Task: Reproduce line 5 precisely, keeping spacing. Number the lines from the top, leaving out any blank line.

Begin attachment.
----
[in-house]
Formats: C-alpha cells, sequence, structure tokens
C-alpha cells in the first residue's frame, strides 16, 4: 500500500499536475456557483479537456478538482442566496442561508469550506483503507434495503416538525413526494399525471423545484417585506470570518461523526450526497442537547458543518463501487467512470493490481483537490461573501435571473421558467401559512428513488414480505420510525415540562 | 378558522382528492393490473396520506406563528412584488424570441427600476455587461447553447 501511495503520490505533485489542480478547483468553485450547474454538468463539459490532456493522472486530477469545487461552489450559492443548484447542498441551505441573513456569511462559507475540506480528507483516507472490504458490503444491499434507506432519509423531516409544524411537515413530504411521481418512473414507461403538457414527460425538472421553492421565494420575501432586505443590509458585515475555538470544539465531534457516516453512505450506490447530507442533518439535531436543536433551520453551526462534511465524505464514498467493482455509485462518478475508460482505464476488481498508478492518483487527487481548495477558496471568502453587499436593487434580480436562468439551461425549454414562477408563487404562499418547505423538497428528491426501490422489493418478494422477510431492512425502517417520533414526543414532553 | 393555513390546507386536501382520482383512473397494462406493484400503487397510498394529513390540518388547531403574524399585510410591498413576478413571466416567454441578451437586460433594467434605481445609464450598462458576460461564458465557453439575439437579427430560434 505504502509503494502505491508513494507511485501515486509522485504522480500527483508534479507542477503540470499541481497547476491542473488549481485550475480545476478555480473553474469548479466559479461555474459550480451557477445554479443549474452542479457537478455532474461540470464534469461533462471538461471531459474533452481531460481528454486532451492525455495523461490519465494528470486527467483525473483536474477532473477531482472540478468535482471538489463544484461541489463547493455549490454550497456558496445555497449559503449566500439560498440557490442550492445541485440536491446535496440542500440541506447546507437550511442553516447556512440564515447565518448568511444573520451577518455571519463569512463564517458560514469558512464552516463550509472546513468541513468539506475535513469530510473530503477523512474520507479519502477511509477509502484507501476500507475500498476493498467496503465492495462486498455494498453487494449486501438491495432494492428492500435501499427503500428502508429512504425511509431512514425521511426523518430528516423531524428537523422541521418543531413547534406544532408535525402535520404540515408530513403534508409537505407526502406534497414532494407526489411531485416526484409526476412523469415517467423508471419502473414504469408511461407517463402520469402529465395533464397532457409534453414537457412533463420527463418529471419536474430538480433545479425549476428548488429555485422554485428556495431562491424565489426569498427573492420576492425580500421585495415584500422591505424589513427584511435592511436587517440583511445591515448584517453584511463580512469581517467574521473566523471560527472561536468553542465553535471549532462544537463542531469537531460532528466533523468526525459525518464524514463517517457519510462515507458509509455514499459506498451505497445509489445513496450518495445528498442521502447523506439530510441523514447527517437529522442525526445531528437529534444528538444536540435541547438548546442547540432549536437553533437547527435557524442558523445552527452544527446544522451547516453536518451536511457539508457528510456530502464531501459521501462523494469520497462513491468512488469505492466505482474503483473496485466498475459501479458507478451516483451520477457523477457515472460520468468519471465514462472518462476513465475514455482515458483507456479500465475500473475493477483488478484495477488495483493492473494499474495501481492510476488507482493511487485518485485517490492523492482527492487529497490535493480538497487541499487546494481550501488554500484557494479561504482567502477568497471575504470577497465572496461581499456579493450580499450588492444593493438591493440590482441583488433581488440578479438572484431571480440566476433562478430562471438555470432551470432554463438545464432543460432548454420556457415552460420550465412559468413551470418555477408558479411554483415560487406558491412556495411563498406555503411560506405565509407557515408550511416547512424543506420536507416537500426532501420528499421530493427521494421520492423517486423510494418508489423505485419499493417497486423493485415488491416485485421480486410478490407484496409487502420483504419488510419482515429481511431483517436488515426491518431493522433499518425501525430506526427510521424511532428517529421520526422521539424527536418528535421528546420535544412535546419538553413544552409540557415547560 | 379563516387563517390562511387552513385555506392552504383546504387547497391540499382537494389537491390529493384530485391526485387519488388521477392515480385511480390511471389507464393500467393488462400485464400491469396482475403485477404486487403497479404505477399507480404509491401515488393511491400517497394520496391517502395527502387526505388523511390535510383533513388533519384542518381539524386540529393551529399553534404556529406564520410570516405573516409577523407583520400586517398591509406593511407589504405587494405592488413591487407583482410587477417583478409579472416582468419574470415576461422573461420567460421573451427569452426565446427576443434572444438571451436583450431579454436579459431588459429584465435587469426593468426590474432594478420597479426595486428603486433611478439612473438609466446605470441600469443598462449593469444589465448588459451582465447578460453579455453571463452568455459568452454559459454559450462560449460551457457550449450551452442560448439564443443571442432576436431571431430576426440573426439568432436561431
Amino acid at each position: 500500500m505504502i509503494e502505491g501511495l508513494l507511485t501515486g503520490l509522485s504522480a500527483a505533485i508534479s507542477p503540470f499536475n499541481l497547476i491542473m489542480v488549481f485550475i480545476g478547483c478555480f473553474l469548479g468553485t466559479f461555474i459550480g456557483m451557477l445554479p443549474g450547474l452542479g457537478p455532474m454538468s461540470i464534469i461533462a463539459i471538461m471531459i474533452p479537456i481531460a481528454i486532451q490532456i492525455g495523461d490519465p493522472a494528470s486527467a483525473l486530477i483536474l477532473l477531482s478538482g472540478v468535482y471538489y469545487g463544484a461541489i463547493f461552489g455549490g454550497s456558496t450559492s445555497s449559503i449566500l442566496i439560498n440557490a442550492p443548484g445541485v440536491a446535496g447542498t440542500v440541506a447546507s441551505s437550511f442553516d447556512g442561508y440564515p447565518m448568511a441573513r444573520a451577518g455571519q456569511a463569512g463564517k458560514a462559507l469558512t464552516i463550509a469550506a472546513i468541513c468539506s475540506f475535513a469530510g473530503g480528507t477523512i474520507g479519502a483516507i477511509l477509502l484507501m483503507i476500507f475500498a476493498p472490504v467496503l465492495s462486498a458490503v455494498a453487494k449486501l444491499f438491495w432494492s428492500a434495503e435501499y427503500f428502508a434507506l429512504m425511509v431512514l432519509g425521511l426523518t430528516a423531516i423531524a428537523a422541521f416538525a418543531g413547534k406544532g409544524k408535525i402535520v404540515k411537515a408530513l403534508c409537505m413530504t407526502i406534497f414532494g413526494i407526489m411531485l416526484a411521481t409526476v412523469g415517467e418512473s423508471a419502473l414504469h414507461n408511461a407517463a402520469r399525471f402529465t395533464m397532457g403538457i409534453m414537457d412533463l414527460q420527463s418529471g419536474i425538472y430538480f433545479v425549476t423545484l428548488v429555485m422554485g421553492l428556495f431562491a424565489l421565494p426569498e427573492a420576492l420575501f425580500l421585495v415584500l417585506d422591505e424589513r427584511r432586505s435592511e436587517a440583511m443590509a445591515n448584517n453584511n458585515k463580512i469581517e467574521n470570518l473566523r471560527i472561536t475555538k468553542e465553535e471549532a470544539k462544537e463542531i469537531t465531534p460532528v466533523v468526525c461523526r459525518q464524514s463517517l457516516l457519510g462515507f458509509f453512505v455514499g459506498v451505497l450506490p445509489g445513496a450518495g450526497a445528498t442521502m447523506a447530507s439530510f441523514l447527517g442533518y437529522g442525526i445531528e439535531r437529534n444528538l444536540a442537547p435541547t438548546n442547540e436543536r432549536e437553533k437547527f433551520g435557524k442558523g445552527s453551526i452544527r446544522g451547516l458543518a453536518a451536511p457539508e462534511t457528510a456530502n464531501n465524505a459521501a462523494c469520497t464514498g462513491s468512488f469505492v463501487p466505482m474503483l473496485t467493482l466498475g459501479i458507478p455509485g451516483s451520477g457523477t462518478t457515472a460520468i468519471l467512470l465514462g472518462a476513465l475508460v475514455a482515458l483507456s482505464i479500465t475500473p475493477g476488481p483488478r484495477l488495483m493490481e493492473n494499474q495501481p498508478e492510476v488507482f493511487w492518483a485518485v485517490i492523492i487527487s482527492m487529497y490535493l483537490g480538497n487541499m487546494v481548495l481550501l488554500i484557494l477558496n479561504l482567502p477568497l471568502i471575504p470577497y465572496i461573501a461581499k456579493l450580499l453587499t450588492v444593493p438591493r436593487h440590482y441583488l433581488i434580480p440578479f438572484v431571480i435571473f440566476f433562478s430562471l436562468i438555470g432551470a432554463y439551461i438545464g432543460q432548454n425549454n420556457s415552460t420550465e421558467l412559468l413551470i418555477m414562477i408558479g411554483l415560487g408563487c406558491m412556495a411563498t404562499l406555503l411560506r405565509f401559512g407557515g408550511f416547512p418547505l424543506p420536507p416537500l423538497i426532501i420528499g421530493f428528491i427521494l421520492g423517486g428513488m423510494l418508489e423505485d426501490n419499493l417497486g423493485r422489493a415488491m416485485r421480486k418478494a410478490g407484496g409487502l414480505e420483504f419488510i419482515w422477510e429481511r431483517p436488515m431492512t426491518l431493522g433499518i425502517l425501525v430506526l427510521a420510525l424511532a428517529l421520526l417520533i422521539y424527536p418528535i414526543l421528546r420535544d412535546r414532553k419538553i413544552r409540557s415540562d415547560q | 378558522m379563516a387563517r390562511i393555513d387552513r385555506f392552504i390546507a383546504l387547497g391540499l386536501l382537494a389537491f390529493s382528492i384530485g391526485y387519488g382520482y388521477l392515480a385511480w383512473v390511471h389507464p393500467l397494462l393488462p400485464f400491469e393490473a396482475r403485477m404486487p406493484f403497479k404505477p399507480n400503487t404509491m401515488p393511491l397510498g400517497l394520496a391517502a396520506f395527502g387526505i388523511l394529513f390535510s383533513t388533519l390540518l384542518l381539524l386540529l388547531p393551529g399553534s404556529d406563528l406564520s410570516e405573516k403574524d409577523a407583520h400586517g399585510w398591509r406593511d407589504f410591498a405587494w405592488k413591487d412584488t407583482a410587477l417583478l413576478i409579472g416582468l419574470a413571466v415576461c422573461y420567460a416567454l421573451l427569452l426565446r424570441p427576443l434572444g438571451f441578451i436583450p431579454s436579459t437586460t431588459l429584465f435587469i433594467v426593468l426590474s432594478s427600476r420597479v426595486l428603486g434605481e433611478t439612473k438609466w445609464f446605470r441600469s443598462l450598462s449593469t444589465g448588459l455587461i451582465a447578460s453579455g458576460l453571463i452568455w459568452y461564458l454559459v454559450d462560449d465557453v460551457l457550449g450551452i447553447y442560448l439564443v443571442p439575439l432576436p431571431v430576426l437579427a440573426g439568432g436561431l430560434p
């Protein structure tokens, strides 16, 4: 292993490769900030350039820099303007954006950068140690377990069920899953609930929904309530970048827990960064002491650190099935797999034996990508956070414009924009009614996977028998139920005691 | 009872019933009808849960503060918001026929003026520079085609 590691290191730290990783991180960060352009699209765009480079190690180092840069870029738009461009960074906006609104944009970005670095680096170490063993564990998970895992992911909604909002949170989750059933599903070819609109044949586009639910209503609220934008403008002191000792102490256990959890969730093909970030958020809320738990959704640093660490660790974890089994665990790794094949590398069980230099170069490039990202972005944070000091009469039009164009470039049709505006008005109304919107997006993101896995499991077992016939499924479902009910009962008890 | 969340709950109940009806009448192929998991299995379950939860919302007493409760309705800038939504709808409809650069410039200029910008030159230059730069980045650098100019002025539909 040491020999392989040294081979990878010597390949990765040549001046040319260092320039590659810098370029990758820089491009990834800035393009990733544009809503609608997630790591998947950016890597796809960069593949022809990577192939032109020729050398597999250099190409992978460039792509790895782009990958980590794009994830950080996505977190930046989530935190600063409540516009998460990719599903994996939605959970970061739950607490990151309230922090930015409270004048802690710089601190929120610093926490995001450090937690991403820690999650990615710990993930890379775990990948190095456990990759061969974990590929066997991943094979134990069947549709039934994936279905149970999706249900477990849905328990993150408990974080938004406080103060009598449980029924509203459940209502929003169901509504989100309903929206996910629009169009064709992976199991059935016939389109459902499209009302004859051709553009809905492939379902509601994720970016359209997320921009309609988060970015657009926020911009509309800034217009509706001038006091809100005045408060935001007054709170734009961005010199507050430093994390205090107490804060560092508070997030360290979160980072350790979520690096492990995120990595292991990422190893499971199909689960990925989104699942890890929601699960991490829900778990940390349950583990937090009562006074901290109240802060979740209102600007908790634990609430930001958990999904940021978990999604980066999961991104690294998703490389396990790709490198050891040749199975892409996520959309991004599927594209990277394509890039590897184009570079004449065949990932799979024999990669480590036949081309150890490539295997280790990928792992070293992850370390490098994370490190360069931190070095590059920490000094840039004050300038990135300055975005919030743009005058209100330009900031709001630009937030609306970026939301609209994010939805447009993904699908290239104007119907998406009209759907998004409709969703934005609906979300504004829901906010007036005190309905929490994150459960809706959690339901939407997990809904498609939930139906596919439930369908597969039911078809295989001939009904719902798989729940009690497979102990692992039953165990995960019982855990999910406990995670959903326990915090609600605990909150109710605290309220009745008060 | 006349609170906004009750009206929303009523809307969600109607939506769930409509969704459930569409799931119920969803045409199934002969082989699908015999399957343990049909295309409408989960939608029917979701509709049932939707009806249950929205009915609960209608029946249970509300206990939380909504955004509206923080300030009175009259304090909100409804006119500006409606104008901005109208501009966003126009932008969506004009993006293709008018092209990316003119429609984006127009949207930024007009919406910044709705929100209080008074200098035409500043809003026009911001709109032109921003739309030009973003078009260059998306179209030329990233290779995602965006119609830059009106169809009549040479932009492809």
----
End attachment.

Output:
């Protein structure tokens, strides 16, 4: 292993490769900030350039820099303007954006950068140690377990069920899953609930929904309530970048827990960064002491650190099935797999034996990508956070414009924009009614996977028998139920005691 | 009872019933009808849960503060918001026929003026520079085609 590691290191730290990783991180960060352009699209765009480079190690180092840069870029738009461009960074906006609104944009970005670095680096170490063993564990998970895992992911909604909002949170989750059933599903070819609109044949586009639910209503609220934008403008002191000792102490256990959890969730093909970030958020809320738990959704640093660490660790974890089994665990790794094949590398069980230099170069490039990202972005944070000091009469039009164009470039049709505006008005109304919107997006993101896995499991077992016939499924479902009910009962008890 | 969340709950109940009806009448192929998991299995379950939860919302007493409760309705800038939504709808409809650069410039200029910008030159230059730069980045650098100019002025539909 040491020999392989040294081979990878010597390949990765040549001046040319260092320039590659810098370029990758820089491009990834800035393009990733544009809503609608997630790591998947950016890597796809960069593949022809990577192939032109020729050398597999250099190409992978460039792509790895782009990958980590794009994830950080996505977190930046989530935190600063409540516009998460990719599903994996939605959970970061739950607490990151309230922090930015409270004048802690710089601190929120610093926490995001450090937690991403820690999650990615710990993930890379775990990948190095456990990759061969974990590929066997991943094979134990069947549709039934994936279905149970999706249900477990849905328990993150408990974080938004406080103060009598449980029924509203459940209502929003169901509504989100309903929206996910629009169009064709992976199991059935016939389109459902499209009302004859051709553009809905492939379902509601994720970016359209997320921009309609988060970015657009926020911009509309800034217009509706001038006091809100005045408060935001007054709170734009961005010199507050430093994390205090107490804060560092508070997030360290979160980072350790979520690096492990995120990595292991990422190893499971199909689960990925989104699942890890929601699960991490829900778990940390349950583990937090009562006074901290109240802060979740209102600007908790634990609430930001958990999904940021978990999604980066999961991104690294998703490389396990790709490198050891040749199975892409996520959309991004599927594209990277394509890039590897184009570079004449065949990932799979024999990669480590036949081309150890490539295997280790990928792992070293992850370390490098994370490190360069931190070095590059920490000094840039004050300038990135300055975005919030743009005058209100330009900031709001630009937030609306970026939301609209994010939805447009993904699908290239104007119907998406009209759907998004409709969703934005609906979300504004829901906010007036005190309905929490994150459960809706959690339901939407997990809904498609939930139906596919439930369908597969039911078809295989001939009904719902798989729940009690497979102990692992039953165990995960019982855990999910406990995670959903326990915090609600605990909150109710605290309220009745008060 | 006349609170906004009750009206929303009523809307969600109607939506769930409509969704459930569409799931119920969803045409199934002969082989699908015999399957343990049909295309409408989960939608029917979701509709049932939707009806249950929205009915609960209608029946249970509300206990939380909504955004509206923080300030009175009259304090909100409804006119500006409606104008901005109208501009966003126009932008969506004009993006293709008018092209990316003119429609984006127009949207930024007009919406910044709705929100209080008074200098035409500043809003026009911001709109032109921003739309030009973003078009260059998306179209030329990233290779995602965006119609830059009106169809009549040479932009492809």